The experience of gender and sexual orientation minorities closely relates to mental wellbeing. To provide optimized treatment, mental health practitioners need contemporary education. The ability to empathize with LGBTQI+ individuals plays a significant role in mental health treatment. Experts stress the importance of education on strategies to enhance mental health treatment for LGBT+ patients in the future. Understanding the subtle but significant nuances can lead to better outcomes from treatment and long-term recovery.
J&K Seminars proudly offers two home study CE programs to educate mental health providers and address the challenges of modern LGBTQI+ individuals:
Sexual Orientation and Gender Identity: Practical and Ethical Considerations in Treating LGBT Clients
Presented By Arlene (Ari) Istar Lev, LCSW-R
- 10.25 CE Hours Available
- 3.00 CE Hours Ethics
Arlene Istar Lev describes sexual orientation and gender identity expression and treatment of Lesbian, Gay, Bisexual, Transgender (LGBT) clients within a developmental and systemic perspective. This program includes in-depth discussion of ethical considerations in treating LGBT clients including issues of transference and countertransference, boundaries, informed consent, confidentiality, advocacy and bias in public policy.
Disks 1-4 — Focus on understanding definitions and identity integration, and the role of discrimination in psychological development for LGBT people. Arlene also examines barriers to successful and ethical treatment, including the overlap of mental health and substance abuse problems within LGBT families and communities.
Disks 5-8 — Focus on the specific concerns for transgender, transsexual, and gender non-conforming clients and their families. Arlene discusses the role of the psychotherapist in the evaluation of medical treatment, evolving Standards of Care, and issues in treating children and youth.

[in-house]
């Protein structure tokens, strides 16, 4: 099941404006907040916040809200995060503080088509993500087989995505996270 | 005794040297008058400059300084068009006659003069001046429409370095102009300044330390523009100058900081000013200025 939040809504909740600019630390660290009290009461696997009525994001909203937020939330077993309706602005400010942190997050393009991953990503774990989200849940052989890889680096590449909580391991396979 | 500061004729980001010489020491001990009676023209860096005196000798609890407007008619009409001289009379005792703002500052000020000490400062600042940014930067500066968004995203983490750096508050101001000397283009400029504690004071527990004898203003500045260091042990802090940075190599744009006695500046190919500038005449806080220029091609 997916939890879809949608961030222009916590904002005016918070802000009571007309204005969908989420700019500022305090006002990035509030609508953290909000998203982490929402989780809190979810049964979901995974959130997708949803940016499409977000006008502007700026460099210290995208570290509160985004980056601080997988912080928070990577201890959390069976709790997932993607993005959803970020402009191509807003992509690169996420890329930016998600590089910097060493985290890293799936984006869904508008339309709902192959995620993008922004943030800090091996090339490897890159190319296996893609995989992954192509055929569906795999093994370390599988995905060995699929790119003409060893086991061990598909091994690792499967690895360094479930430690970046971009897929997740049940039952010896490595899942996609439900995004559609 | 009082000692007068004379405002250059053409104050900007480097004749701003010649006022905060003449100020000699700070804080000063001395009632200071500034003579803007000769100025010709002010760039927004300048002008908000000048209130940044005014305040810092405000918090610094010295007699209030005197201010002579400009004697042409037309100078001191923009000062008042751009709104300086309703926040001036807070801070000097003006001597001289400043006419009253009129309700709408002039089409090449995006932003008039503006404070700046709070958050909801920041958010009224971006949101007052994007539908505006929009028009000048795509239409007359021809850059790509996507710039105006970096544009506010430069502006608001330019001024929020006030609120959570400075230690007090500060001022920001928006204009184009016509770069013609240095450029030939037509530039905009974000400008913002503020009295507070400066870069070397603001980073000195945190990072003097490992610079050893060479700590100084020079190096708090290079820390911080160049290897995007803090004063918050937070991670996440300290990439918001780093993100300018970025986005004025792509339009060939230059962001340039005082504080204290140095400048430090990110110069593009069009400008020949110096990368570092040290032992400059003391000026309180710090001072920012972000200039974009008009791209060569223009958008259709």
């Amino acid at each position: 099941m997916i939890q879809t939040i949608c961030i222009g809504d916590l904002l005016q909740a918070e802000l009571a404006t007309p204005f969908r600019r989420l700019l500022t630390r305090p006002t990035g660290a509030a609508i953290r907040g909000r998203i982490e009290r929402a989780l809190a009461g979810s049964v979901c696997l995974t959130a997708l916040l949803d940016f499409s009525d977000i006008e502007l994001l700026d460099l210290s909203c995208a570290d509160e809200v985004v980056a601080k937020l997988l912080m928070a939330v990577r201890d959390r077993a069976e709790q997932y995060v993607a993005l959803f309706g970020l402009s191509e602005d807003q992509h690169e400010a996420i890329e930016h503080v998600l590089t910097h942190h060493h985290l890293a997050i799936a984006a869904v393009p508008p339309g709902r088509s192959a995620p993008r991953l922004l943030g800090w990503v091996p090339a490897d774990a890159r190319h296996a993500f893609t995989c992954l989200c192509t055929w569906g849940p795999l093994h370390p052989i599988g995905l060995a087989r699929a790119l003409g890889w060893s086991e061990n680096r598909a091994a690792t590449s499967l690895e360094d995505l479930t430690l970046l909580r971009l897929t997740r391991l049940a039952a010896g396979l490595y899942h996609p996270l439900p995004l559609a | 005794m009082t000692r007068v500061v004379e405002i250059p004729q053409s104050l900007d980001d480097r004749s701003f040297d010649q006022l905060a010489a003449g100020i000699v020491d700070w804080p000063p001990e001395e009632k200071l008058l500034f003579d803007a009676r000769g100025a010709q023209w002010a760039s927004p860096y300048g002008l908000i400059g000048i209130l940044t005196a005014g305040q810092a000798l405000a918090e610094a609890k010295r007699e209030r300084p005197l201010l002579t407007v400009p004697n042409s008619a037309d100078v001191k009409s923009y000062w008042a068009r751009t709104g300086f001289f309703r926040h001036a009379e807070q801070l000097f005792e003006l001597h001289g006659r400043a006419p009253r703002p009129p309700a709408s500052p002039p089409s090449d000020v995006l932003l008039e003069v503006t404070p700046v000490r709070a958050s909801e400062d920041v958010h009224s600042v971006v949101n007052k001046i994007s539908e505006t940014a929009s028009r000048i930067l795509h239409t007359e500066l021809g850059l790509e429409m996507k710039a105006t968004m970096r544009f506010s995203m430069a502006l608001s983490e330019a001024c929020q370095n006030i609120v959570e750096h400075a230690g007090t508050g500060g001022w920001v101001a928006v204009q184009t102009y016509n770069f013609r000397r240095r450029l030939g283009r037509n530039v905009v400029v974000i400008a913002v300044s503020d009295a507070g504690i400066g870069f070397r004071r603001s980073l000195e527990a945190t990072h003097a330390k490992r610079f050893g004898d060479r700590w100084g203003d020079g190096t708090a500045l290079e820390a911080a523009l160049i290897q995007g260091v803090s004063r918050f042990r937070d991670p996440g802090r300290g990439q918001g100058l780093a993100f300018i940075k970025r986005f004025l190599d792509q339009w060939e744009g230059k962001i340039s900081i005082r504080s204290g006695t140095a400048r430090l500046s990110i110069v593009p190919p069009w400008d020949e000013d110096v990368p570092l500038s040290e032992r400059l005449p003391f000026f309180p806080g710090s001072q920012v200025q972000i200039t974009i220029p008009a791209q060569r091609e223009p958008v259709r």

Presented By Arlene (Ari) Istar Lev, LCSW-R
11.25 CE Hours Available
Arlene Istar Lev presents an in-depth overview of the therapeutic issues impacting lesbian, gay, bisexual, and transgender people and their families. She outlines definitions and language within the context of cultural communities, the process of identity development, and the role of discrimination and bias in the psychological experience of LGBTQ people.
She focuses on gay men and lesbians as individuals and couples. This includes discussing issues involving youth who are first coming out, couple development, and family-building. Additionally, she describes specific concerns of transgender and gender non-conforming clients and their families.
Arlene also discusses the role of psychotherapists in evaluating transgender clients for medical treatment, couple and family issues when a spouse comes out, and issues in treating gender-nonconforming children and youth., and a review of the new DSM-5 and Standards of Care developed by the World Professional Association for Transgender Health.
The Trevor Project (https://www.thetrevorproject.org/wp-content/uploads/2019/06/The-Trevor-P...)
Mental Health America (https://www.mhanational.org/issues/lgbtq-communities-and-mental-health)